Significant ruling on geographical place names for services issued

South Africa
In Century City Apartments Property Services CC v Century City Property Owners' Association (Case 57/2009, November 27 2009), the Supreme Court of Appeal has ruled that the mark CENTURY CITY for services in Classes 36, 41 and 42 of the Nice Classification had become a sign which may serve in trade to designate the geographical origin of services.  

Century City is a substantial commercial and residential development next to the N1, the main road leading northward from Cape Town. It falls within the municipality of the City of Cape Town and, more particularly, the suburb of Montague Gardens. The development began in earnest in 1997 and, according to the Century City Property Owners' Association, it was always the intention that Century City would be one development, independently functioning and operating, providing services and industries to owners and tenants within it.

Century City is also home to the well-known shopping centre Canal Walk, which opened in 2000; it was the largest shopping centre in Africa, with 125,000 square metres of retail and 9,600 square metres of office space. Between 2006 and 2007, the appellant started trading as Century City Apartments Property Services. In 2006 it registered the domain name '', and in 2007 the registration of its close corporation Century City Apartments Property Services CC followed. The appellant owns various properties in the Century City development. It leases out these properties, as well as several other properties within the development, to holidaymakers on a short-term basis.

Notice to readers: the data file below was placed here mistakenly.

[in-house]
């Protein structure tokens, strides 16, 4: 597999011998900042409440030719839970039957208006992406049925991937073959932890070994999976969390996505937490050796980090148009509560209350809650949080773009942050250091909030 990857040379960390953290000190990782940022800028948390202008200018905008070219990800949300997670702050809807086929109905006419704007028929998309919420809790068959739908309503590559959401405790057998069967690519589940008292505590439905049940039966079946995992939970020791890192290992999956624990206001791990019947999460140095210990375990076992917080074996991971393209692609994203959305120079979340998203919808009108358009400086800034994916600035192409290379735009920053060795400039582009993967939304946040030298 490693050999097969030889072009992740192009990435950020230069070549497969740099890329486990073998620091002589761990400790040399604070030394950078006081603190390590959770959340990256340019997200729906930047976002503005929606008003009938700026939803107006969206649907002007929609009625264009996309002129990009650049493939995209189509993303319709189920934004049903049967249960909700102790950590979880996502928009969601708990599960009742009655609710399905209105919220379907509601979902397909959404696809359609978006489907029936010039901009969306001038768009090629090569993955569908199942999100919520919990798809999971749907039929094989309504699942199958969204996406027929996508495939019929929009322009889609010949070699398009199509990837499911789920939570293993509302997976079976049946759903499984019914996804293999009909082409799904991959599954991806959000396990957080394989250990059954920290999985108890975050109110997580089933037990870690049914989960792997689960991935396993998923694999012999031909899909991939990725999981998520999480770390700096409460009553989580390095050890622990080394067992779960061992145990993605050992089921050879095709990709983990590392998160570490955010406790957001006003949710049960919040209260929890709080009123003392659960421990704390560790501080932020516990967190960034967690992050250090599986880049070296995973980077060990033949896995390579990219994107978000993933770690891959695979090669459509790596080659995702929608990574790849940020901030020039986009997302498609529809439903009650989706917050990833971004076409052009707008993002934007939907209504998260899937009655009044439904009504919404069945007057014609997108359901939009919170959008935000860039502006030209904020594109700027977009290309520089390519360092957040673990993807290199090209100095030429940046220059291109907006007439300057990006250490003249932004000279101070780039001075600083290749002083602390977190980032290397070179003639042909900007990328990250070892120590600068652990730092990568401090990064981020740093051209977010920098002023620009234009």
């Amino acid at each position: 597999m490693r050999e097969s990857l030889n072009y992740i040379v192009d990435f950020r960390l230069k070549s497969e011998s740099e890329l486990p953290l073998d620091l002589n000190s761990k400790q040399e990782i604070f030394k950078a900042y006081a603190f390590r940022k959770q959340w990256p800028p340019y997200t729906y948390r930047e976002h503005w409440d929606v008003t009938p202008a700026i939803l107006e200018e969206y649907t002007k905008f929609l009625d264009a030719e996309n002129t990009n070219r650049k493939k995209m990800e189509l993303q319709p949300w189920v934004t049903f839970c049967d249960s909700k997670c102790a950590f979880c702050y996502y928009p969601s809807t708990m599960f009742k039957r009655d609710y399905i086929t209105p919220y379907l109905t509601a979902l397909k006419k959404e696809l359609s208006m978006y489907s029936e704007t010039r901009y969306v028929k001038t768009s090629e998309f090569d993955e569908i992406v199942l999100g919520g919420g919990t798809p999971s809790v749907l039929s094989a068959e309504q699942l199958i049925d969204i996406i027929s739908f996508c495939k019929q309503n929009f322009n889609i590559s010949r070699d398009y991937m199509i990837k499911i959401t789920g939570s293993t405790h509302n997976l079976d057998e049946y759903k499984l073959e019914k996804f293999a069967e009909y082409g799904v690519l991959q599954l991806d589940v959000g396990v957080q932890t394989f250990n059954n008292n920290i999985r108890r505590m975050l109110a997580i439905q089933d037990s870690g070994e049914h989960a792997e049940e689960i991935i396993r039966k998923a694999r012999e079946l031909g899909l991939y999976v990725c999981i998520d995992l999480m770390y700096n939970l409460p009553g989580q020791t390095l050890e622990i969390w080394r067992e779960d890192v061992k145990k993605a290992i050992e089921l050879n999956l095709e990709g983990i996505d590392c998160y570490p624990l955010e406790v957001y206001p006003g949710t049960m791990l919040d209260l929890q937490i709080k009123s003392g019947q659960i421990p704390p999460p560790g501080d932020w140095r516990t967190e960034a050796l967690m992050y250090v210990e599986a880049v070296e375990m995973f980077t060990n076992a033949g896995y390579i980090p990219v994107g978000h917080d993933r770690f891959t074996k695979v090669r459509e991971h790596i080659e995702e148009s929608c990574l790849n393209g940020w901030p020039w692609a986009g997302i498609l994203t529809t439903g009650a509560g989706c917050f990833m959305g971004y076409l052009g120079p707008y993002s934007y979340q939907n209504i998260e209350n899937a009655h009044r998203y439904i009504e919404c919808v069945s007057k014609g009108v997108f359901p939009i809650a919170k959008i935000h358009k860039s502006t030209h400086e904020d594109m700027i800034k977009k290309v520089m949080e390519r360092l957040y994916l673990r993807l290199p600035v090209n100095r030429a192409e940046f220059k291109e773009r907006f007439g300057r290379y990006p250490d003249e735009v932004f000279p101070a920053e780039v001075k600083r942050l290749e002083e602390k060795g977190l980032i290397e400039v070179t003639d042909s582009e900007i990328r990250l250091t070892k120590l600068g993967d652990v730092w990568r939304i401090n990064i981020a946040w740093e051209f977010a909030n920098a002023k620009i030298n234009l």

On December 3 2007 the Property Owners' Association brought an application to the Cape High Court for an interdict against the appellant on the basis of trademark infringement. It relied, among other things, on its trademark registrations for the word mark CENTURY CITY in the following classes:
  • Class 36 - "Insurance; financial affairs; monetary affairs; real estate affairs, including property, township and residential development, real estate appraisal, estate agencies, real estate management, leasing of real estate".
  • Class 42 - "Respect of retail, wholesale, marketing, distribution, hiring, leasing, mail order and merchandising services of all kinds; providing of food and drink including bars, bottle stores and restaurant, snack bars, cafeterias, roadhouses, canteens, fast-food outlets; catering services, cocktail lounge services; temporary accommodation, hotels, hotel management; motels, tourists hostels, accommodation bureaux and services all for reserving accommodation at hotels, boarding houses and the like; arranging, hiring and providing facilities for expositions, exhibitions and the like; services ancillary to the foregoing".
Most pertinent was the trademark registration for CENTURY CITY in Class 42.

The appellant brought a counter-application for the cancellation of the CENTURY CITY marks on the basis that the marks, in the hands of the Property Owners' Association, did not designate its services exclusively, but had become a place name which designates the geographical origin of the services of many traders located at Century City.

Section 10(2)(b) of the Trademarks Act 194/1993 provides that the following marks shall not be registerable as a trademark or, if registered, shall be liable for removal from the register:

"marks that consist exclusively of a sign or an indication which may serve, in trade, to designate the kind, quality, quantity, intended purpose, value, geographical origin or other characteristics of the goods or services, or the mode or time of the production of the goods or of rendering of the services."